Environmental assessment and phytosanitary efficacy of a drift recovery sprayer
Project Code: PRR06-130
Bernard Panneton - Agriculture and Agri-Food Canada
To determine the drift reduction, efficacy and environmental impact of a newly developed recuperating pesticide sprayer for use in grape production
Summary of Results
With conventional airblast radial sprayers only 55% of the treatment solution is deposited on the foliage, 25% ends up on the soil and 20% goes away as airborne drift. Reducing off-target loss of spray solutions can lead to reduction in risk from pesticide contamination and better efficacy of pesticide applications. An alternative spray method was needed to avoid the off-target pesticide loss, especially in the context of enforcing legal buffer zone parameters close to sensitive areas (20-30 m in Québec). Agriculture and Agri-Food Canada researchers had developed a new drift recovery sprayer (DRS) technology designed for use in apple orchards which combined the advantages and configurations of both tower and tunnel sprayers. A prototype of DRS was later adapted for use in vineyards and other crops with similar canopy geometry (e.g. raspberries). This study evaluated the potential of the vineyard DRS prototype to reduce ground contamination and airborne drift in vineyards.
A comparative study was performed to evaluate the economic and environmental performance of DRS in maintaining efficacy, good canopy penetration and leaf coverage while reducing drift and recovering spray solution. Trials were conducted in a commercial vineyard using 2 sprayers: a conventional airblast radial sprayer equipped with proper baffles to target the air stream to the canopy and the DRS.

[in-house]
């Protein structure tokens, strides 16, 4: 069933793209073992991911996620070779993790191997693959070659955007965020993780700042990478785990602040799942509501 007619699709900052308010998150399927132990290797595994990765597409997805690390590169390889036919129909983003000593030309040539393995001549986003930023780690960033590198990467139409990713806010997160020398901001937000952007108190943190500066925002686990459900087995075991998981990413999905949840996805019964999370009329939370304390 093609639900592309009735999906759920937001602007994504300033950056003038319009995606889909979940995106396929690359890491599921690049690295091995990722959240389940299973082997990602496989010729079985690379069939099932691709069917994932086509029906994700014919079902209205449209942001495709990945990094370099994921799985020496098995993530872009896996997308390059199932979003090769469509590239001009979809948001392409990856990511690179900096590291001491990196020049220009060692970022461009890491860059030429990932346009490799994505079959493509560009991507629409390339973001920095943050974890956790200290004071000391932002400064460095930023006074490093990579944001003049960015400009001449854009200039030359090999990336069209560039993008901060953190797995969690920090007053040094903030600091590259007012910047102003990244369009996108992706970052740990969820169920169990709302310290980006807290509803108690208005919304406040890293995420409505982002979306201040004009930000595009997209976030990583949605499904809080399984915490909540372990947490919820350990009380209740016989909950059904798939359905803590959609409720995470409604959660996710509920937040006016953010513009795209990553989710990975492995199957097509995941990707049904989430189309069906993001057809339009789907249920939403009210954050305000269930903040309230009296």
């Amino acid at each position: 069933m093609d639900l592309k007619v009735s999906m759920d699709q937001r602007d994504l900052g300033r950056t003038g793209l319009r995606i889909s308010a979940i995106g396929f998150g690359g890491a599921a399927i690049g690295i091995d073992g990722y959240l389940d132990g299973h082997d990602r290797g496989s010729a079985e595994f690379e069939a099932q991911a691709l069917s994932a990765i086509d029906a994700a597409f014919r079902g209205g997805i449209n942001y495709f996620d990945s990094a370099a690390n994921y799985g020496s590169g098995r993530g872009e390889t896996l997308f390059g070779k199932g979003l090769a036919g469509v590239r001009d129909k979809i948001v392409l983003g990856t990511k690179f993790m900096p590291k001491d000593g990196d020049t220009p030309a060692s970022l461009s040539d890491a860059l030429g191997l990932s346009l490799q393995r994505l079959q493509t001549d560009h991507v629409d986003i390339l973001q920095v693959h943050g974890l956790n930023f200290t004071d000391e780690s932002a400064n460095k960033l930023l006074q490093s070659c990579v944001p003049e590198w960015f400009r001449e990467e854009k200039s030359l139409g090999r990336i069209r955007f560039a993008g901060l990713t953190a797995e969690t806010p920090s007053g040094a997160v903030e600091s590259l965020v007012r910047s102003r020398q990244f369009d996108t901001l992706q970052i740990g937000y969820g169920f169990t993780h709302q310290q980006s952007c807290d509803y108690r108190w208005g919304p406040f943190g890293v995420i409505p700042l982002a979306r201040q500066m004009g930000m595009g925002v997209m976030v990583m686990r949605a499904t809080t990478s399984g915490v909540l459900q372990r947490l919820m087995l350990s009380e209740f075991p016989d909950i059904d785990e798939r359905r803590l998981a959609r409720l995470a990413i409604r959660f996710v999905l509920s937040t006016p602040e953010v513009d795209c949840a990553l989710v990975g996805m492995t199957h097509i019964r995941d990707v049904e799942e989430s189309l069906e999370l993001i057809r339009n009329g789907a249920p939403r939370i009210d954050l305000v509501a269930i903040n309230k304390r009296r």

The tests confirmed that the new design achieved a satisfactory balance between a good canopy penetration and leaf coverage, and good efficacy (15-20%) in pesticide recovery. It was demonstrated that the DRS technology reduced drift (ground deposition) by 90% and that it could be used to reduce buffer zones by up to 20 m without impacting the environment. Field trials showed that late in the season, when vine canopy reaches its full size and density, 10% of the applied spray can be recovered and recycled. An economic analysis based on drift reduction and pesticide savings indicated that the DRS sprayer pays for itself in 15 years under current regulations. The technology is more economically viable if recognized as a drift reduction method for buffer zone management, in which case, the payback period can be as short as 2½ years.
As a result of the outcomes from the work conducted in this project, a manufacturer of farm machinery in Quebec teamed up with the Agriculture and Agri-Food Canada team in St-Jean-sur-Richelieu and a tree fruit and berry farm to construct a 3-row commercial prototype sprayer based on the main features of the DRS design. This prototype will be tested on commercial apple orchards in 2011 and the following years.
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